(c) Measurement or remeasurement of all U.S. Coast Guard vessels 
and all U.S. Navy vessels of war must be performed by the Coast Guard.
* * * * *
    (e) The appropriate tonnage certificate, as provided for under this 
part, is issued by the authorized measurement organization as evidence 
of the vessel's measurement under this part.

0
10. Amend Sec.  69.17 as follows:
0
a. Revise paragraph (a); and
0
b. In paragraph (c):
0
i. Following the words ``the application'', remove the word ``must'' 
and add, in its place, the word ``should''; and
0
ii. Following the words ``of encumbrances,'', remove the words ``engine 
and boilers'' and add, in their place, the word ``engines''.
    The revision reads as follows:


Sec.  69.17  Application for measurement services.

    (a) The vessel owner is responsible for having the vessel measured 
or remeasured under this part. Applications for Formal Measurement may 
be obtained from any measurement organization and, once completed, are 
submitted to the authorized measurement organization that will perform 
the measurement services. Applications for Simplified Measurement may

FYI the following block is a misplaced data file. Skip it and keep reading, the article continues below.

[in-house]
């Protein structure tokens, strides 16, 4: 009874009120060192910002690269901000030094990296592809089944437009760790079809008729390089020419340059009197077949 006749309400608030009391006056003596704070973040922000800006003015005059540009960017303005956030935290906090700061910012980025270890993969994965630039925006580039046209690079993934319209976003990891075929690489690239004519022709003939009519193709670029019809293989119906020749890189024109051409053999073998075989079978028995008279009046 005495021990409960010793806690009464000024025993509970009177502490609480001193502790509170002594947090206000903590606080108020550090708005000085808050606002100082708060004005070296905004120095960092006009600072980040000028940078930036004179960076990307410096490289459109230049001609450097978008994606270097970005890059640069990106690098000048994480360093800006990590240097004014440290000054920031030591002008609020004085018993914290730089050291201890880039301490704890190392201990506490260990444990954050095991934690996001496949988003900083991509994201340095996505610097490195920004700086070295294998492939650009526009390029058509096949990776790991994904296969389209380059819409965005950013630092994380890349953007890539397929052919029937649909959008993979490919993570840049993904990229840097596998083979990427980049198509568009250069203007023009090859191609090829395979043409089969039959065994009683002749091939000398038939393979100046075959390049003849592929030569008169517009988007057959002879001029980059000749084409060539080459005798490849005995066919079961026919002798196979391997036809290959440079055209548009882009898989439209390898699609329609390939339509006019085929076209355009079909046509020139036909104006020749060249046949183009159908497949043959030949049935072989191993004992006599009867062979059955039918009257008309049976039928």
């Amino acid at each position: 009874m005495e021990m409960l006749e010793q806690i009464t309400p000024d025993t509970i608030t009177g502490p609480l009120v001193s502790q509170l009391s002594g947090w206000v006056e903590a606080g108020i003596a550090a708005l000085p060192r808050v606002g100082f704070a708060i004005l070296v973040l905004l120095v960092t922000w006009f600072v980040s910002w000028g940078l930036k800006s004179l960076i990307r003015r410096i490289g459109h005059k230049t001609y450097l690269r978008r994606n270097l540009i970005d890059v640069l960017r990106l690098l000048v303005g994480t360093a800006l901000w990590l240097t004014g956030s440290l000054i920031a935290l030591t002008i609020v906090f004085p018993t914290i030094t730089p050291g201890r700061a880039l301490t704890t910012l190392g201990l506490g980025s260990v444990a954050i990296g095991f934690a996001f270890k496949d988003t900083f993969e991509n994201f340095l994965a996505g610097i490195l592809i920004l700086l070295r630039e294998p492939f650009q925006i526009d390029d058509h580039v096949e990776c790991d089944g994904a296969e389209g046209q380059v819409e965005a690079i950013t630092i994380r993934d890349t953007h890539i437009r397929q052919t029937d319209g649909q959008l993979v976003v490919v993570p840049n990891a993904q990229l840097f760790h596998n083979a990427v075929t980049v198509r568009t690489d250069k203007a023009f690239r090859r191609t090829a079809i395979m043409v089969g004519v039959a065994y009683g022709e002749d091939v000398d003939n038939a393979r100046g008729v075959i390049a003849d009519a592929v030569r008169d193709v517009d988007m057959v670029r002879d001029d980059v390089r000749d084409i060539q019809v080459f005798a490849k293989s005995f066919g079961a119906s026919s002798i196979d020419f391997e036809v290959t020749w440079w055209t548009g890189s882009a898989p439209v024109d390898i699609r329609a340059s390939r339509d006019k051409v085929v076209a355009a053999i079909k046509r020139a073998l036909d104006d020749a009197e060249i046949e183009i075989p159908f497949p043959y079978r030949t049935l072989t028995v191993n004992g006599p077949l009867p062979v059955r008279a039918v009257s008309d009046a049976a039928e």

be obtained from the Commanding Officer, Marine Safety Center (MSC-4) 
and, once completed, are submitted or retained as described in Sec.  
69.205. The contents of the application are described in this part 
under the requirements for each system.
* * * * *

0
11. Revise Sec.  69.19 to read as follows:

[[Page 18720]]

Sec.  69.19  Remeasurement.

    (a) If a vessel that is already measured is to undergo a structural 
alteration, a change to its service, or if the use of its space is to 
be changed, a remeasurement may be required. For vessels measured under 
a Formal Measurement System, owners must report immediately to an 
authorized measurement organization any intent to structurally alter 
the vessel or to change its service or the use of its space. The 
measurement organization advises the owner if remeasurement is 
necessary. For all other vessels, owners must report the intent to 
structurally alter the vessel to Commanding Officer, Marine Safety 
Center (MSC-4), for a remeasurement determination. Remeasurement is 
initiated by completing and submitting, where applicable, the 
appropriate application for measurement services. Spaces not affected 
by the alteration or change need not be remeasured.
    (b) Remeasurement must also be performed as follows: